Neutral Axis

AudioGalaxy Streaming Music Server Review

by on Nov.29, 2012, under Uncategorized

For several years I used FirePlay to stream music from my home music collection to my office computer. The music is stored on a Linux server running mt-daapd (also known as Firefly) as a music server. FirePlay worked well, but it was flash based, so wouldn’t work on my iPhone. About a year ago, I found Audiogalaxy, and have been using it since. It had a nice web interface, and also had an iPhone and Android app. It’s a Windows program though, which meant I had to keep my library on an always-on Windows machine. That situation has changed.

Audiogalaxy used to be a Napster clone. It’s gone legit though, and now works as a way to stream your own media as well as a couple of other tricks. The program consists of an online account you create at audiogalaxy.com, and what they call the “helper app” you install on your computer where your music library resides. The helper app scans whatever folders you choose for music and acts as the streaming server. Your music is not uploaded to audiogalaxy. The helper app has been a Windows program that sits quietly in the system tray. It monitors your selected folders and very quickly catalogs anything new that shows up there. There are no settings needed to open ports or do any kind of port forwarding required. I think what happens is the helper app stays in touch with audiogalaxy.com to keep it informed of my IP address and keep the ports open. See update below.

Apparently, as of May, Audiogalaxy began offering 32bit and 64bit Linux versions. I installed the 32bit version today on Ubuntu 10.04 and it works great. [See below for installation issues.] After about 20 minutes, it had my nearly 20,000 song library scanned and ready to play. When you then go to audiogalaxy.com and sign in, this is what you see.

From a mobile iOS device like iPhone, it looks like this.

Playlists from iTunes are automatically imported if your iTunes XML file is in the Audiogalaxy scan path. Playlists can also be created from the web app.

Mixes are kind of like Pandora. You identify a city, genre, or artist, and it plays related songs. And the songs aren’t necessarily songs you already own. In fact, you can specify that it is NOT to play songs you already own. Another interesting feature to Mixes, is that they’re available even if the Audiogalaxy helper app goes offline. If that happens, you can’t play your own songs, but you can play mixes.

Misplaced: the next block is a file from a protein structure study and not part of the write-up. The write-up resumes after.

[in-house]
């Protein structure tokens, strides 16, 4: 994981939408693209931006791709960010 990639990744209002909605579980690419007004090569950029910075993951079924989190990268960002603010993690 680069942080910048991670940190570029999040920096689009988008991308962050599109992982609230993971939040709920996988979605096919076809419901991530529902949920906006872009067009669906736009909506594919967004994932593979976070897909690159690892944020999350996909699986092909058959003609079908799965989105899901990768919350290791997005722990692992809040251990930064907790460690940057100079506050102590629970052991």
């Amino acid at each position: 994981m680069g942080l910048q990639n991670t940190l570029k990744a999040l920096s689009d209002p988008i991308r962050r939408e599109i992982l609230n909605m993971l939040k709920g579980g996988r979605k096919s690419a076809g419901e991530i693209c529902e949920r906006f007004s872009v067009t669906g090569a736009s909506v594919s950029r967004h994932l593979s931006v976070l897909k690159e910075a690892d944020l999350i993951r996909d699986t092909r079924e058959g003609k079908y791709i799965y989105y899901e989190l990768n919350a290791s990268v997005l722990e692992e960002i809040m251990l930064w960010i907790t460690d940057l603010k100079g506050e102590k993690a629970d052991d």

The Genie mode is also similar to Pandora, but only within your own collection.

There’s also a Share mechanism which I haven’t explored, where you can allow friends to have access to your collection while you get access to theirs.

The only complaint I’ve had with Audiogalaxy has been with cover art. Whether there is cover art in the metadata for the file or not, Audiogalaxy doesn’t use it. It gets its album art from elsewhere and it’s not always correct.

In my new game room, I’ve set up an old iPhone in a dock connected to a set of powered Bose speakers. With the Audiogalaxy app, I have a nice, easy to browse, compact stereo system.

Regarding installation in Ubuntu.  What you’ll download is an archived folder “.audiogalaxy”.  You’ll want to un-archive that folder and put it somewhere you have access to it.  I just put mine in my Home directory.  I also removed the “.” so that it’s not a hidden folder.  In that folder you’ll find an ag-bin and a audiogalaxy file.  Run the audiogalaxy file in terminal mode and it will prompt you for some items it needs to find your music, audiogalaxy username and password.  When it’s finished, the terminal window stays open but doesn’t return you to a prompt.  If you close the terminal window, the helper app quits working.  It took me a few times to realize that once I didn’t need to continue running it in terminal mode after that first time.  If you run it regular, it doesn’t open a window at all.  Nor is there an icon to tell you it’s running (which would be a welcome addition.)  I also added it to my startup programs so it starts when Ubuntu boots.

[Update: I guess when I call this a streaming server, that’s not really correct. Songs aren’t literally played as they stream in. The songs begin playing immediately, but the remainder of the song downloads as fast as the connection allows. The files must be located somewhere on the receiving computers hard drive as temporary files. More on that in a future post.]


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